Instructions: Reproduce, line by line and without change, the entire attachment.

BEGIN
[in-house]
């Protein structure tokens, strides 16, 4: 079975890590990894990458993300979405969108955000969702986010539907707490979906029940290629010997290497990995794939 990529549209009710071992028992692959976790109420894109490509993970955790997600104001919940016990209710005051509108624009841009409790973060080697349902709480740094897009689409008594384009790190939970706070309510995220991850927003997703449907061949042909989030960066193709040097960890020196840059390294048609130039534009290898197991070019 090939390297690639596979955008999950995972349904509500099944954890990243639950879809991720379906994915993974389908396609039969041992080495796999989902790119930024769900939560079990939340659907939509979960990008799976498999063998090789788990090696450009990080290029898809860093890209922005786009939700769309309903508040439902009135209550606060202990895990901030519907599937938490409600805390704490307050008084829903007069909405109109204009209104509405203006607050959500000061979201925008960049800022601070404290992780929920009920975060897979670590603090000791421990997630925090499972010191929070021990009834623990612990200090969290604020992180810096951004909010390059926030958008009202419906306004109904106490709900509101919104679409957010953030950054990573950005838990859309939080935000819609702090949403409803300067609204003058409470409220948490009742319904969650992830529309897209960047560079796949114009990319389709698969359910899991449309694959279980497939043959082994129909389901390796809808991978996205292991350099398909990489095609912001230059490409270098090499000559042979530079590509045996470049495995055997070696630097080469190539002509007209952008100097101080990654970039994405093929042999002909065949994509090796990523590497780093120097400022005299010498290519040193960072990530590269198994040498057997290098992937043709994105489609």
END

[in-house]
């Protein structure tokens, strides 16, 4: 079975890590990894990458993300979405969108955000969702986010539907707490979906029940290629010997290497990995794939 990529549209009710071992028992692959976790109420894109490509993970955790997600104001919940016990209710005051509108624009841009409790973060080697349902709480740094897009689409008594384009790190939970706070309510995220991850927003997703449907061949042909989030960066193709040097960890020196840059390294048609130039534009290898197991070019 090939390297690639596979955008999950995972349904509500099944954890990243639950879809991720379906994915993974389908396609039969041992080495796999989902790119930024769900939560079990939340659907939509979960990008799976498999063998090789788990090696450009990080290029898809860093890209922005786009939700769309309903508040439902009135209550606060202990895990901030519907599937938490409600805390704490307050008084829903007069909405109109204009209104509405203006607050959500000061979201925008960049800022601070404290992780929920009920975060897979670590603090000791421990997630925090499972010191929070021990009834623990612990200090969290604020992180810096951004909010390059926030958008009202419906306004109904106490709900509101919104679409957010953030950054990573950005838990859309939080935000819609702090949403409803300067609204003058409470409220948490009742319904969650992830529309897209960047560079796949114009990319389709698969359910899991449309694959279980497939043959082994129909389901390796809808991978996205292991350099398909990489095609912001230059490409270098090499000559042979530079590509045996470049495995055997070696630097080469190539002509007209952008100097101080990654970039994405093929042999002909065949994509090796990523590497780093120097400022005299010498290519040193960072990530590269198994040498057997290098992937043709994105489609």